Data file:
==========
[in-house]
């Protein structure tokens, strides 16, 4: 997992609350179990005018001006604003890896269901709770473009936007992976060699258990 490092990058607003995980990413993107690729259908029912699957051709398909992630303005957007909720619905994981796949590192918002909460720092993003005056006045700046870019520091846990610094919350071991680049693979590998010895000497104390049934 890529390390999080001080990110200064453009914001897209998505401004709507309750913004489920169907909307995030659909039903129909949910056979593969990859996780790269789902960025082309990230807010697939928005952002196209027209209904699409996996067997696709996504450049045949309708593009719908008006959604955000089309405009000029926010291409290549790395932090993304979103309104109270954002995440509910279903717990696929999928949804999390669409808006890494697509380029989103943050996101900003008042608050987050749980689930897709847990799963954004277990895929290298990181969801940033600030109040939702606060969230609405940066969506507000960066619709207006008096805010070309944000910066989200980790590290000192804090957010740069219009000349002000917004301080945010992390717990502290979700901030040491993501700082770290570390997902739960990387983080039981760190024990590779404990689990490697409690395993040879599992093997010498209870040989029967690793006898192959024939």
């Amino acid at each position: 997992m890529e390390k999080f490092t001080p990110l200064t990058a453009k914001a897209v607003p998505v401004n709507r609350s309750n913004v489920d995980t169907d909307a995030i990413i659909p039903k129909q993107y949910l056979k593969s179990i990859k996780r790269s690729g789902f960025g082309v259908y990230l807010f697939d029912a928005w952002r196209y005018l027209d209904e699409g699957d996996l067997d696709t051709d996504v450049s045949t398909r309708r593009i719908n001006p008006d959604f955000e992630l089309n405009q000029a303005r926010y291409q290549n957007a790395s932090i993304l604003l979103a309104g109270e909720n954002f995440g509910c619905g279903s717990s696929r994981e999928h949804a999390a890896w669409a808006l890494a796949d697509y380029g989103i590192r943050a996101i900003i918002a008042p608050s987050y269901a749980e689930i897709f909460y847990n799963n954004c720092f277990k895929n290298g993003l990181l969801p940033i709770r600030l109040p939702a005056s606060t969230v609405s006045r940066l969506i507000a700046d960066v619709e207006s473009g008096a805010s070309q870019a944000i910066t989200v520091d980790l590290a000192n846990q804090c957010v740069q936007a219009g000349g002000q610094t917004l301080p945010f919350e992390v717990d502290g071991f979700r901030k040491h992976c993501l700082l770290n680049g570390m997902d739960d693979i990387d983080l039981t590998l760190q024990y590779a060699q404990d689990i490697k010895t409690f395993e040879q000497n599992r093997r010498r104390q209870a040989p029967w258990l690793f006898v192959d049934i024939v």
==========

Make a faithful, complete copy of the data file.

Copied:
[in-house]
């Protein structure tokens, strides 16, 4: 997992609350179990005018001006604003890896269901709770473009936007992976060699258990 490092990058607003995980990413993107690729259908029912699957051709398909992630303005957007909720619905994981796949590192918002909460720092993003005056006045700046870019520091846990610094919350071991680049693979590998010895000497104390049934 890529390390999080001080990110200064453009914001897209998505401004709507309750913004489920169907909307995030659909039903129909949910056979593969990859996780790269789902960025082309990230807010697939928005952002196209027209209904699409996996067997696709996504450049045949309708593009719908008006959604955000089309405009000029926010291409290549790395932090993304979103309104109270954002995440509910279903717990696929999928949804999390669409808006890494697509380029989103943050996101900003008042608050987050749980689930897709847990799963954004277990895929290298990181969801940033600030109040939702606060969230609405940066969506507000960066619709207006008096805010070309944000910066989200980790590290000192804090957010740069219009000349002000917004301080945010992390717990502290979700901030040491993501700082770290570390997902739960990387983080039981760190024990590779404990689990490697409690395993040879599992093997010498209870040989029967690793006898192959024939």
């Amino acid at each position: 997992m890529e390390k999080f490092t001080p990110l200064t990058a453009k914001a897209v607003p998505v401004n709507r609350s309750n913004v489920d995980t169907d909307a995030i990413i659909p039903k129909q993107y949910l056979k593969s179990i990859k996780r790269s690729g789902f960025g082309v259908y990230l807010f697939d029912a928005w952002r196209y005018l027209d209904e699409g699957d996996l067997d696709t051709d996504v450049s045949t398909r309708r593009i719908n001006p008006d959604f955000e992630l089309n405009q000029a303005r926010y291409q290549n957007a790395s932090i993304l604003l979103a309104g109270e909720n954002f995440g509910c619905g279903s717990s696929r994981e999928h949804a999390a890896w669409a808006l890494a796949d697509y380029g989103i590192r943050a996101i900003i918002a008042p608050s987050y269901a749980e689930i897709f909460y847990n799963n954004c720092f277990k895929n290298g993003l990181l969801p940033i709770r600030l109040p939702a005056s606060t969230v609405s006045r940066l969506i507000a700046d960066v619709e207006s473009g008096a805010s070309q870019a944000i910066t989200v520091d980790l590290a000192n846990q804090c957010v740069q936007a219009g000349g002000q610094t917004l301080p945010f919350e992390v717990d502290g071991f979700r901030k040491h992976c993501l700082l770290n680049g570390m997902d739960d693979i990387d983080l039981t590998l760190q024990y590779a060699q404990d689990i490697k010895t409690f395993e040879q000497n599992r093997r010498r104390q209870a040989p029967w258990l690793f006898v192959d049934i024939v």